Success In Leveraging Brazil As Part Of A Global Delivery Model

Two weeks ago, Forrester went to Brazil for Brasscom’s (the local IT and country promotion group) Global IT Forum in Sao Paulo and Rio. One of the most interesting and insightful presentations was by Jairo Avritchir, Brazil IT site director of Dell. Jairo talked about Dell’s experiences and how the firm’s utilization of the country and its rich IT talent pool had evolved. Initially, it was largely in support of the company’s local sales and manufacturing operations. Today, the center has emerged as a BI and analytics hub for the global organization. Given the 40% appreciation against the dollar over the past eight years, the COE strategy around higher-end BI skills was the only way the center could compete with India. The Dell example clearly points out how both clients and vendors need to think about and fully utilize their alternative geography investments. A blog post at Computer Weekly touches on this topic as well.

India Attrition Is Once Again On The Rise, Forcing Adoption Of Non-Linear Models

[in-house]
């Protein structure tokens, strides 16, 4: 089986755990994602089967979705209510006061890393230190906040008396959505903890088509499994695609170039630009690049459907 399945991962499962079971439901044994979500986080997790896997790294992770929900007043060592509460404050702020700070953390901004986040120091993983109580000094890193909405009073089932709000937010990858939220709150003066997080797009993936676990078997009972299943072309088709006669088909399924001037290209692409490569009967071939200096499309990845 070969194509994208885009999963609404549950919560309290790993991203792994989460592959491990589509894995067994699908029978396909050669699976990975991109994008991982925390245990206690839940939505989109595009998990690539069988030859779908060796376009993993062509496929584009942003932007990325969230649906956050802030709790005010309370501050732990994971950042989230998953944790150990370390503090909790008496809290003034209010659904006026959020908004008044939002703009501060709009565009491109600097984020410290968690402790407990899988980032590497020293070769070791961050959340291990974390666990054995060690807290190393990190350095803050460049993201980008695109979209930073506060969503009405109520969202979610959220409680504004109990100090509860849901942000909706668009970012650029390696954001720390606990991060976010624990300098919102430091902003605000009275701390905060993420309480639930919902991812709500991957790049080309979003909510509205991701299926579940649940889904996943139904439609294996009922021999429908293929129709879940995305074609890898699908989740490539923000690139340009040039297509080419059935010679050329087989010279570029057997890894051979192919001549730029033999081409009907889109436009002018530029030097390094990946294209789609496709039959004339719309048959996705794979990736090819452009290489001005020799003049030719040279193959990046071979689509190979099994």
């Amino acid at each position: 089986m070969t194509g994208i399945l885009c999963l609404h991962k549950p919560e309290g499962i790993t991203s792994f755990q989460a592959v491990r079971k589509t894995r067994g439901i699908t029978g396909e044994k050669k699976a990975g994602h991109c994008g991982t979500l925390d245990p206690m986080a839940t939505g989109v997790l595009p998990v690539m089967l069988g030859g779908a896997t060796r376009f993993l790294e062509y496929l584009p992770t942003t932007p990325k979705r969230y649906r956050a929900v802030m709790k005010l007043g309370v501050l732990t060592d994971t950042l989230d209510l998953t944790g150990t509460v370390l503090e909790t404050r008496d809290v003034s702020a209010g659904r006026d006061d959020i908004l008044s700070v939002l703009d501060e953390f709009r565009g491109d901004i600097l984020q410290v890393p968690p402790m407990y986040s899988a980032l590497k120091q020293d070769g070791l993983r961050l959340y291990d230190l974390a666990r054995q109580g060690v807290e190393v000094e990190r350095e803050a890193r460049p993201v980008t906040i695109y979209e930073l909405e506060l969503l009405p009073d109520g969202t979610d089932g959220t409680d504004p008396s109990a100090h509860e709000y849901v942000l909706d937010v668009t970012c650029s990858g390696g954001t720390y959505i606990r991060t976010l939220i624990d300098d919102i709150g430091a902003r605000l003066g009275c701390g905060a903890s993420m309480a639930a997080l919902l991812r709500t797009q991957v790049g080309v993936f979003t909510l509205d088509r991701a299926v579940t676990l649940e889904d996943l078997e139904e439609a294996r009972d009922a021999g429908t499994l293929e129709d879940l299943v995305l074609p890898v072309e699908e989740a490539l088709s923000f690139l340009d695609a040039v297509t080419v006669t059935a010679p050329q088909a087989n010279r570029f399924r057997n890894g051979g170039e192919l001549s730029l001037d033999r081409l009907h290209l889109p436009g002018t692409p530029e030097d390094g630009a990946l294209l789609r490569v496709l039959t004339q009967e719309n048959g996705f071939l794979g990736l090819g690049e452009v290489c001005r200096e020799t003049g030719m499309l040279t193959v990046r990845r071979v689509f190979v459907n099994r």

The recovery of IT spending late in 2009 and early in 2010 has sent the local players in India and multinationals scrambling for find talent. The fact that firms cut back hiring and reduced their bench to maintain margins has degraded suppliers’ ability to respond. As a result, vendors have turned to poaching talent from competitors. At its analyst day, Cognizant was honest that it had increased to 16% up from 12% for the trailing 12 months. One small vendor that Forrester spoke with said that it had peaked at almost 30% over the last quarter. Another said it was in the mid-20s for certain practices; yet another two multinationals said that it had seen a similar overall rise to Cognizant, but in some of the packaged application areas it was in the mid-20s.

The impact of this sudden increase attrition? Forrester believes that this spike coupled with the clients need to deploy more quickly and cost effectively will drive the much broader adoption of solution accelerators and other non-linear IP models. Today best practice is to get 5% to 7% of revenue. We expect that that percentage could easily double over the next 18 months as vendors deal with attrition and clients clamor for faster deployment of solutions.